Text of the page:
Amazon's domain name land grab disputed... by Australia
Australia disputes Amazon grabbing domains based on generic terms, while UK sorts out ".rugby"
Governments around the world have filed complaints against a land grab on new top-level domains being created by ICANN - with the UK arguing against one: rugby.
ICANN, the Internet Corporation for Assigned Names and Numbers, is opening up new terms to be used in top-level domains - the end of a web address such as ".com" or ".co.uk".
The move has led to a land grab for terms such as ".book" or ".search", with large corporations and small registry start-ups looking to get control of such TLDs.
The move attracted 1,930 applications - at a whopping $185,000 per domain - and now ICANN is working through disputes from companies asking for the same term and from interested parties complaining about generic terms being bought up and controlled by private firms.
Amazon is proposing to exclude any other entities, including potential competitors, from using the TLD
ICANN has released a list of potential TLDs complained about by governments, revealing a third of Amazon's initial 75 applications have been disputed.
Amazon's land grab garnered 28 complaints, mostly from Australia, which said terms such as "app", "book", "game" and "news" should be open for everyone, while Brazil and Peru even argued against the retailer trying to buy ".amazon" - saying the URL should be open to people doing conservation work in the actual Amazon.
The complaints don't mean the application will be blocked, but could lead to stipulations in the contract with ICANN guaranteeing other groups the right to use the TLD.
"Amazon is proposing to
exclude any other entities, including potential competitors, from using the TLD," Australia noted in a filing. "Restricting common generic strings for the exclusive use of a single entity could have unintended consequences, including a negative impact on competition."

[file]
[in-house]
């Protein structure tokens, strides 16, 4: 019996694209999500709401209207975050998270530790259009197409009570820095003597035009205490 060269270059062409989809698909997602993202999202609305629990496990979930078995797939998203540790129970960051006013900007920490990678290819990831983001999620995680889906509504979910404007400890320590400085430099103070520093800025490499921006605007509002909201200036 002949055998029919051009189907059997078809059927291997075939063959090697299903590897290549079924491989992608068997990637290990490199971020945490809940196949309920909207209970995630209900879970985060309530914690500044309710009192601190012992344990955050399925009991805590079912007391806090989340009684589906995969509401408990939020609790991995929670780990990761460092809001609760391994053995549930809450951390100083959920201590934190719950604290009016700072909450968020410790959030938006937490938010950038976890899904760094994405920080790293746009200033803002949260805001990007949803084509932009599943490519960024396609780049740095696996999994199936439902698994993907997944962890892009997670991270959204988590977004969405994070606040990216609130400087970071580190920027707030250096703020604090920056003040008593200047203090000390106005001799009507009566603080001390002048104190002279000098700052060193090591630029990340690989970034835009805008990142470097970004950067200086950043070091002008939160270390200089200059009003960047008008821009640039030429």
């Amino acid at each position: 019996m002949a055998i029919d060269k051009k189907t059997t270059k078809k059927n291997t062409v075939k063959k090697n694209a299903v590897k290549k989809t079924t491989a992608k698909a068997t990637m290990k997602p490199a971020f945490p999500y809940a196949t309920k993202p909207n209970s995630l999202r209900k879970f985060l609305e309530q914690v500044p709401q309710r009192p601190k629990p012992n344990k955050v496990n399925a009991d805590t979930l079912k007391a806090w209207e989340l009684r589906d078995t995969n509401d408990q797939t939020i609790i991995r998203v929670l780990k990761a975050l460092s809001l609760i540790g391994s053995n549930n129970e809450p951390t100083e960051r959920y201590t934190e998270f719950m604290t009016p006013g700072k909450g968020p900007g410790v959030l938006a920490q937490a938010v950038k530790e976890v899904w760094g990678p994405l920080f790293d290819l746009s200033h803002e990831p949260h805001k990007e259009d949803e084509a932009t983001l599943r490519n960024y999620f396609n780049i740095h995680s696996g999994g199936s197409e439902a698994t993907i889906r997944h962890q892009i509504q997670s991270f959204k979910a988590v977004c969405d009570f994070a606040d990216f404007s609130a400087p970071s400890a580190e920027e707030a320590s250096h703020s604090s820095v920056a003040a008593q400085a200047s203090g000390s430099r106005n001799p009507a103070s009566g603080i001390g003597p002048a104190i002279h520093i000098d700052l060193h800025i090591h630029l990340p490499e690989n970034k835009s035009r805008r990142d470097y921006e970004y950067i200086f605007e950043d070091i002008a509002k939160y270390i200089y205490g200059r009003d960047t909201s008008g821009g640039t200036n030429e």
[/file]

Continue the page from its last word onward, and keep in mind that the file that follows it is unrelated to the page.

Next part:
"Amazon should specify transparent criteria for third-party access to the TLD," Australia added. "These criteria should be appropriate for the types of risk associated with the TLD, and should not set anti-competitive or discriminatory conditions relating to access by third parties."
Five of Google's 103 TLD applications were also disputed with complaints including "app", "cloud," and "search", while Symantec's claims to "antivirus" and "cloud" were also under fire.
Overall, Australia argued against the most TLD names - a total 130 out of the 242 complaints filed, including ".wtf" and ".blog".
It disputed the use of the online acronym as a TLD saying it has "an overtly negative or critical connotation" and the applicant, a company called Hidden Way, wouldn't be able to support a "high number of defensive registrations" - such as by large firms looking to protect their brand.
Australia argued ".blog" and other widely used words including ".search" and ".town" were simply too generic to be controlled by a single firm.
The UK stepped in on a single term - ".rugby" - and then only because three groups applied. The UK authorities chose to back the International Rugby Board, saying it was the official governing body for the sport, asking the other two firms to withdraw their applications.
Governments aren't the only ones that can file complaints with ICANN. Anyone with an interest - such as competing companies - can also dispute the new TLDs. That consultation process is still ongoing, so it's not yet clear exactly which names will end up in use when the new domains are announced next year.